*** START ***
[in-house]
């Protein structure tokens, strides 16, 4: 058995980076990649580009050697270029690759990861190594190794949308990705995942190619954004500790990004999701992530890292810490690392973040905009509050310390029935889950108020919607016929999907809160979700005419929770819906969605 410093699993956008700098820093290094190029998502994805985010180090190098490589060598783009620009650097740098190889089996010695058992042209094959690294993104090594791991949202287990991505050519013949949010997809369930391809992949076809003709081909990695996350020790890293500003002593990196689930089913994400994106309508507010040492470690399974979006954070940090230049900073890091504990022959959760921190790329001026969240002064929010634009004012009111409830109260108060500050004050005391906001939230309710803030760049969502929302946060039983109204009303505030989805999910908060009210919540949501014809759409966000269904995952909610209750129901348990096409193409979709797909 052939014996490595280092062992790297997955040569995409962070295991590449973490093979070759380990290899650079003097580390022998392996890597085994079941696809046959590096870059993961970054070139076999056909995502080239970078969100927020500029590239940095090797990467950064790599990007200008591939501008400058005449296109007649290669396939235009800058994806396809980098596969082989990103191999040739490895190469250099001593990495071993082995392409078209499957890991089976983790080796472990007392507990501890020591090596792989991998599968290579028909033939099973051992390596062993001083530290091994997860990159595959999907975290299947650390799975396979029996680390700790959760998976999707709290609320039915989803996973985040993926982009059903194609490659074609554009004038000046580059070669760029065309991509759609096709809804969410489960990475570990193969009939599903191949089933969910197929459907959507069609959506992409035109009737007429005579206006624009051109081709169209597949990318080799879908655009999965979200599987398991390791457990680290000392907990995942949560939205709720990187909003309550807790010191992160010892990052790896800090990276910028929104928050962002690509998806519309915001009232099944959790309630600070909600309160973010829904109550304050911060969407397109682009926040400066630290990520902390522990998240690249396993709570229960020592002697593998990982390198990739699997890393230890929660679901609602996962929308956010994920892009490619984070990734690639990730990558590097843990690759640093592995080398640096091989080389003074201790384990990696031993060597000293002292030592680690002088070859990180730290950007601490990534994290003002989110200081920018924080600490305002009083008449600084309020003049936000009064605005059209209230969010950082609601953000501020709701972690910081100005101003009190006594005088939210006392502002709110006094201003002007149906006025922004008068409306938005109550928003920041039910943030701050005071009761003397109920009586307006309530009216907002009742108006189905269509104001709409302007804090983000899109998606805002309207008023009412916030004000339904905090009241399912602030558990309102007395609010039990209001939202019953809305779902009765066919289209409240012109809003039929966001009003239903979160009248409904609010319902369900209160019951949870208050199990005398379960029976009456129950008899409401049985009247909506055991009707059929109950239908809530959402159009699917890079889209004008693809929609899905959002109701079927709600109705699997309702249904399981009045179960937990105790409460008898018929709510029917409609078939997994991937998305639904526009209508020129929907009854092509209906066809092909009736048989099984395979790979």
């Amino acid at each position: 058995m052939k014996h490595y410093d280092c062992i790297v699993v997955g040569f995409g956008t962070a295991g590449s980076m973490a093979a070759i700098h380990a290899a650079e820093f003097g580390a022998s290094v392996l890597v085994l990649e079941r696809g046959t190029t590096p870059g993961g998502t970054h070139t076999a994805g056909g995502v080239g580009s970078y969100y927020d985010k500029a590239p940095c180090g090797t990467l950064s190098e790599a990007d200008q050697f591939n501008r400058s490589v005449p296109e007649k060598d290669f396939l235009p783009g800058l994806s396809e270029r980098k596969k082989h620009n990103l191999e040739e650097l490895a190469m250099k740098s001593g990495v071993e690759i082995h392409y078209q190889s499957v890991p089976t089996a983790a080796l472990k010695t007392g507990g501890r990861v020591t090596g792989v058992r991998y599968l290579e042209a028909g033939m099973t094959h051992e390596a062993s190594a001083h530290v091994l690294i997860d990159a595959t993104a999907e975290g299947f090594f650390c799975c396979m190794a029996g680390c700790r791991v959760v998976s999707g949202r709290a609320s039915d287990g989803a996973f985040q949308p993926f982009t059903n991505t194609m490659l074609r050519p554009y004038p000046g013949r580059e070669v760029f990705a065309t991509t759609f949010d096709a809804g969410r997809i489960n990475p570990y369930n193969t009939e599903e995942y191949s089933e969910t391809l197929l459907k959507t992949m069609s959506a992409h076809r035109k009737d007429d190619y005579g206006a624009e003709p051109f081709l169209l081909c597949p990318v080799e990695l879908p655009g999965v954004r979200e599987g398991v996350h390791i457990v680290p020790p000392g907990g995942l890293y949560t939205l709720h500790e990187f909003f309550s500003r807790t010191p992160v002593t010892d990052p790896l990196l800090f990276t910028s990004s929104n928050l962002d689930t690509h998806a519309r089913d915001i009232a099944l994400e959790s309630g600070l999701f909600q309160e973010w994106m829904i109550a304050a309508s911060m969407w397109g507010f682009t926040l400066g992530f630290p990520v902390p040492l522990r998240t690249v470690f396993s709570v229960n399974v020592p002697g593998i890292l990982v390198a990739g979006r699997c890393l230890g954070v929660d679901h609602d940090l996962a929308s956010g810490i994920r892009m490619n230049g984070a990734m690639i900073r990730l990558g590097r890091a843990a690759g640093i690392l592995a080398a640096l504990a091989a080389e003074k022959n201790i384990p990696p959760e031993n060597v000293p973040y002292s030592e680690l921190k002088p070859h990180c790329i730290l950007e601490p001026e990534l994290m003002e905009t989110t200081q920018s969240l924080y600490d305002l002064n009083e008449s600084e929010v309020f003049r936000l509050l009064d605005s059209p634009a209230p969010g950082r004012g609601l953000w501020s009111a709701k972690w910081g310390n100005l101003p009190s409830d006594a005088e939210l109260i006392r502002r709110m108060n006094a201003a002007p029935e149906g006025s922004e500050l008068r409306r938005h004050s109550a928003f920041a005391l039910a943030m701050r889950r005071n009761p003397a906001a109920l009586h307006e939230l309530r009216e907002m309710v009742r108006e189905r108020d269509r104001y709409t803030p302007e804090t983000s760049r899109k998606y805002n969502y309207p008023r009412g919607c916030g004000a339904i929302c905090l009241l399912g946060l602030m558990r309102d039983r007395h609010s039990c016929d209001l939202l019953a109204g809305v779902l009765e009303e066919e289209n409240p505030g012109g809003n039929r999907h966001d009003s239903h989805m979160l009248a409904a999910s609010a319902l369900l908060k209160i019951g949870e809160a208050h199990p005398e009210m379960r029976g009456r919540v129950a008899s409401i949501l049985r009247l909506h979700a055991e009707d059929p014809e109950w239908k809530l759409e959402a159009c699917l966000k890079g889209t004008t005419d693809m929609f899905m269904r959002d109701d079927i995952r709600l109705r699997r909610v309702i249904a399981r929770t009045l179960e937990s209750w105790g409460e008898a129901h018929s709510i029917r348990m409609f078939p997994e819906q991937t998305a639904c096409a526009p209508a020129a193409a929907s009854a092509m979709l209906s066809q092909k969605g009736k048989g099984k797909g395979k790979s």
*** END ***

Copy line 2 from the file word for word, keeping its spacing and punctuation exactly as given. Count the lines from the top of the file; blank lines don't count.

């Protein structure tokens, strides 16, 4: 058995980076990649580009050697270029690759990861190594190794949308990705995942190619954004500790990004999701992530890292810490690392973040905009509050310390029935889950108020919607016929999907809160979700005419929770819906969605 410093699993956008700098820093290094190029998502994805985010180090190098490589060598783009620009650097740098190889089996010695058992042209094959690294993104090594791991949202287990991505050519013949949010997809369930391809992949076809003709081909990695996350020790890293500003002593990196689930089913994400994106309508507010040492470690399974979006954070940090230049900073890091504990022959959760921190790329001026969240002064929010634009004012009111409830109260108060500050004050005391906001939230309710803030760049969502929302946060039983109204009303505030989805999910908060009210919540949501014809759409966000269904995952909610209750129901348990096409193409979709797909 052939014996490595280092062992790297997955040569995409962070295991590449973490093979070759380990290899650079003097580390022998392996890597085994079941696809046959590096870059993961970054070139076999056909995502080239970078969100927020500029590239940095090797990467950064790599990007200008591939501008400058005449296109007649290669396939235009800058994806396809980098596969082989990103191999040739490895190469250099001593990495071993082995392409078209499957890991089976983790080796472990007392507990501890020591090596792989991998599968290579028909033939099973051992390596062993001083530290091994997860990159595959999907975290299947650390799975396979029996680390700790959760998976999707709290609320039915989803996973985040993926982009059903194609490659074609554009004038000046580059070669760029065309991509759609096709809804969410489960990475570990193969009939599903191949089933969910197929459907959507069609959506992409035109009737007429005579206006624009051109081709169209597949990318080799879908655009999965979200599987398991390791457990680290000392907990995942949560939205709720990187909003309550807790010191992160010892990052790896800090990276910028929104928050962002690509998806519309915001009232099944959790309630600070909600309160973010829904109550304050911060969407397109682009926040400066630290990520902390522990998240690249396993709570229960020592002697593998990982390198990739699997890393230890929660679901609602996962929308956010994920892009490619984070990734690639990730990558590097843990690759640093592995080398640096091989080389003074201790384990990696031993060597000293002292030592680690002088070859990180730290950007601490990534994290003002989110200081920018924080600490305002009083008449600084309020003049936000009064605005059209209230969010950082609601953000501020709701972690910081100005101003009190006594005088939210006392502002709110006094201003002007149906006025922004008068409306938005109550928003920041039910943030701050005071009761003397109920009586307006309530009216907002009742108006189905269509104001709409302007804090983000899109998606805002309207008023009412916030004000339904905090009241399912602030558990309102007395609010039990209001939202019953809305779902009765066919289209409240012109809003039929966001009003239903979160009248409904609010319902369900209160019951949870208050199990005398379960029976009456129950008899409401049985009247909506055991009707059929109950239908809530959402159009699917890079889209004008693809929609899905959002109701079927709600109705699997309702249904399981009045179960937990105790409460008898018929709510029917409609078939997994991937998305639904526009209508020129929907009854092509209906066809092909009736048989099984395979790979």